The global travel & tourism industry is one of the few, enduring sources of optimism and growth in our world today. The way in which the world is opening up to new places for discovery and engaging with different cultures, is occurring not just because of advances in technology, aviation and economic empowerment but equally so in mindsets. It is a significant change.

Travel and tourism is an industry in which vision is a fuel that turns possibility into powerful, purposeful reality.

For those of us who have committed ourselves to the promotion, protection, and preservation of the future of travel & tourism, we have an innate obligation to work together to unlock barriers and strengthen enablers for industry advancement. Additionally, we must ensure we work with governments to promote the uniqueness of each country. I do become concerned when disconnects appear between the public and private sector, and it becomes business versus government.

This phenomenon is not unique to any one country. At this very moment several countries across the tourism world are locked in struggles.

A case in point: the tourism industry in South Africa (country of my birth, and a place I remain personally passionate about as an advocate promoting my country as an exceptional travel destination) including the Department of Tourism, currently colliding with the Department of Home Affairs. The issue: new visa rules requiring biometric testing of potential tourists. Why? To put a stop to child trafficking. Only one issue – tourism and traffickers have nothing to do with one another. The regulations have become a direct deterrent to tourism yet will have minimal impact on child traffickers, if any at all. The damage is being done. At time of writing, the 2014/2015 year-end high season has lost significant traveller numbers. The ripple effect of negative impact on tourist sector earnings, jobs and competitiveness will further negatively impact an economy already in recession following strikes in the mining sector. As the damage to tourism image and arrival figures grows, the voice of the tourism sector in opposition to Home Affairs is getting louder and louder.

Still, no movement, and no signs of hope. Positions are being held firm. Business continues to increase its appeals towards government for action, feeling unheard and losing faith in leaders in highest national office.

Sadly, it happens all over the world. Issues may differ, but responses are the same. It may be visa regulations, taxation, poaching, investment attraction, development, any of a number of critical tourism sector issues central to industry growth, or decline.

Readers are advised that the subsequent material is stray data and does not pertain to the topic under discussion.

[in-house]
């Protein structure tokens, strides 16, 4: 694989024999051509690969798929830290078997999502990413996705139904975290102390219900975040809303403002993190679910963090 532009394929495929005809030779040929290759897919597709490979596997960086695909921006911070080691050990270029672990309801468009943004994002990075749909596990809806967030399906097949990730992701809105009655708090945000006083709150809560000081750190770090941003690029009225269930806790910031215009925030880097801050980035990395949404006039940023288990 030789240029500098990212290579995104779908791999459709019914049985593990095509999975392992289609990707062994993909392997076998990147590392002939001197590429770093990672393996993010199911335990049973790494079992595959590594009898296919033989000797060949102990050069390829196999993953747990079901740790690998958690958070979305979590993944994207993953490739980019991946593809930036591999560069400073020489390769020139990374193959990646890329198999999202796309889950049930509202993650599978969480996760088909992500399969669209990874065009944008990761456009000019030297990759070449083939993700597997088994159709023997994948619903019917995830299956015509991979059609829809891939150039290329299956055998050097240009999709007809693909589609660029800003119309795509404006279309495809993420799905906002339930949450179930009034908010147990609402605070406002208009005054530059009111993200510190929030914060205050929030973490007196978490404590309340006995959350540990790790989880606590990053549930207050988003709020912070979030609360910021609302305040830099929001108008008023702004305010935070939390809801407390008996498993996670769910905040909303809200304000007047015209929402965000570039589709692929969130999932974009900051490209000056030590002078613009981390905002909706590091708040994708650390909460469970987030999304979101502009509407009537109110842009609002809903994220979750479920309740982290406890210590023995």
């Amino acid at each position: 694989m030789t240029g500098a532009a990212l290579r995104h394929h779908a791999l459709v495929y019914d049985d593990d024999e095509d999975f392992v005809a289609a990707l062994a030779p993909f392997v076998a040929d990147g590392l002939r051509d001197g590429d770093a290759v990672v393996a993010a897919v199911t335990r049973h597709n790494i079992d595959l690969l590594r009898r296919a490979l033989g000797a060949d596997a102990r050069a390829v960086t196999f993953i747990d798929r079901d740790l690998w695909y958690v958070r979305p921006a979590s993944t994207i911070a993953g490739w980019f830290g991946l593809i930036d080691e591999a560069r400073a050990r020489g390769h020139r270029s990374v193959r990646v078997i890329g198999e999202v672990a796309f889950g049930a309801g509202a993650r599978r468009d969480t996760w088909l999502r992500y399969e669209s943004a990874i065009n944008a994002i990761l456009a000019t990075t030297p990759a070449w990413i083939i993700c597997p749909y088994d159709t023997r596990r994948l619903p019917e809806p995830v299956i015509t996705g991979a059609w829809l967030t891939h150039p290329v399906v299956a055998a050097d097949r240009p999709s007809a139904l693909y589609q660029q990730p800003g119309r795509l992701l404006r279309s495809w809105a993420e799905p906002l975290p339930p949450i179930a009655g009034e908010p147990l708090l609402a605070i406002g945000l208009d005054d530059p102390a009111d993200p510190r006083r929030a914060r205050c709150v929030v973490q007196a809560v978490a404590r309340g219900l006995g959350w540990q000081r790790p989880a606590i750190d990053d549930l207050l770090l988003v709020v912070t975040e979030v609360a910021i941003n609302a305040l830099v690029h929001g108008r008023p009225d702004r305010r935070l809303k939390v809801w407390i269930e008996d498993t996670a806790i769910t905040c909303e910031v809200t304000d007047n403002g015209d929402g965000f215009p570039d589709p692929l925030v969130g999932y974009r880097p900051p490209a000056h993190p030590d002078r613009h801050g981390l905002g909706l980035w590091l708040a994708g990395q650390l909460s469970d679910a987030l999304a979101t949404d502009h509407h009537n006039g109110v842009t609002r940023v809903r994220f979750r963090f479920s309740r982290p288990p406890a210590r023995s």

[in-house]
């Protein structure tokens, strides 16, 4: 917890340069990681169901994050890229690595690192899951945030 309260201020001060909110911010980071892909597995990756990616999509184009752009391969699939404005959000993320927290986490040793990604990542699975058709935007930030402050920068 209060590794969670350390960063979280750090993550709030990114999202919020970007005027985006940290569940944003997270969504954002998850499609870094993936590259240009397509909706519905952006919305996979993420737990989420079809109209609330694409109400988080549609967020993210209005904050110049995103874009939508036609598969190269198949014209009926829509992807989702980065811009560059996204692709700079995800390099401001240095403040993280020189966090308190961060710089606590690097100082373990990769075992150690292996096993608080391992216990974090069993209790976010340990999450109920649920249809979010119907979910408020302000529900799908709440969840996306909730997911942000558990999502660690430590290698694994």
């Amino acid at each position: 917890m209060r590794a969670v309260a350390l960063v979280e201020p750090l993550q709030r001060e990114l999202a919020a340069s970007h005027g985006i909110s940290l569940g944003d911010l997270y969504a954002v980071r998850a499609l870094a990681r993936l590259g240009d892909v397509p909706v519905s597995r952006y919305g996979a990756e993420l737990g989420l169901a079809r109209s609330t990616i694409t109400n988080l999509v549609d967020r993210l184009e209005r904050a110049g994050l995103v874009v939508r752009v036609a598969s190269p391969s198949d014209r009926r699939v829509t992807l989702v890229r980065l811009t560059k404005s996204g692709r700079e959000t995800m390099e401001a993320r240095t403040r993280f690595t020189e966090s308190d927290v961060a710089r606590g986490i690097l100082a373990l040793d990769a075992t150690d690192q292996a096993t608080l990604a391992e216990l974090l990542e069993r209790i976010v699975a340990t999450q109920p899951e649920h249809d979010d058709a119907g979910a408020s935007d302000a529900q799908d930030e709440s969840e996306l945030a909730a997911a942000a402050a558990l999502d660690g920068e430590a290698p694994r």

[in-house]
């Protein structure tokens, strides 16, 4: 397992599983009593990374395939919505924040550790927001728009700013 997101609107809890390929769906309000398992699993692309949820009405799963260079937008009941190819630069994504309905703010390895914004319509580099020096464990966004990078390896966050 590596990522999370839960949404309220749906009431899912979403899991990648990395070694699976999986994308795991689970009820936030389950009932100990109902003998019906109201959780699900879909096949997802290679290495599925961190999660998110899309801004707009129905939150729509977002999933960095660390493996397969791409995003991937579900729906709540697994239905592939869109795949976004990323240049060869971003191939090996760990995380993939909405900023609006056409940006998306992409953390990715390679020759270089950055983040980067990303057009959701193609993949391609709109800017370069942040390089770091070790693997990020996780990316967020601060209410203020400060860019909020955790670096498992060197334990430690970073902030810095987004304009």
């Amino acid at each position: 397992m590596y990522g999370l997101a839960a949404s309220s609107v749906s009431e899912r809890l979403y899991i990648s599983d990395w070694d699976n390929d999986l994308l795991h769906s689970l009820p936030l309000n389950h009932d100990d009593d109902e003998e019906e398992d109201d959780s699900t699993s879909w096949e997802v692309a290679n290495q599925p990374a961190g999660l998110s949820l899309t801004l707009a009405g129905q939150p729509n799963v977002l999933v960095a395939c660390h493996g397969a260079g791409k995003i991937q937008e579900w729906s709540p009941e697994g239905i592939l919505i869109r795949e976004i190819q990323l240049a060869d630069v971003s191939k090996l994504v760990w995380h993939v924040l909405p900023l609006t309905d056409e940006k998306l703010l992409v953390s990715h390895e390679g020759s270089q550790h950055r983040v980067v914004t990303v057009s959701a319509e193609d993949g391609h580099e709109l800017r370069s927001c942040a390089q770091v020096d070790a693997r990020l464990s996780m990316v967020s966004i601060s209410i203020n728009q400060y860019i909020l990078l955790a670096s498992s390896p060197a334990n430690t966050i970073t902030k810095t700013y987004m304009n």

So what is the solution?

The answer to this fundamental question is not somewhere out there, it is with us. We, the leaders of the travel and tourism industry, must be the solution.

The reality is this: no one in public office can ever understand the realities of the front line of travel & tourism like the people who provide the ultimate experience – tourism businesses. And so:

  1. We as the private sector need to work collaboratively as a singular voice. For an industry that contributes over 9.5% to worldwide GDP and generates over 265 million jobs, still, sadly, we have a limited voice. Which is why we must join together and work through organisations like the WTTC ( which The Travel Corporation (TTC), parent company of Trafalgar, is proud to be a part of as a Board Member, represented by Brett Tollman, TTC’s CEO) to ensure that we amplify our voice. Our daily work, our impact, our research, the feedback we receive from travellers is what needs to be heard.
  2. With governments, a commitment to pushing not just the problems, but also the solutions is needed. That is what PPP – Public Private Partnership, is really all about. Working proactively as partners, rebuilding trust and respect for respective roles and interests, working together to achieve shared success, can be the only way that growth potential of the sector can be leveraged for travellers, destinations and industry, across the world.

To me there is no alternative if we hope to see the future of our sector as one of truly sustainable, meaningful growth. Let’s reach out and make it possible.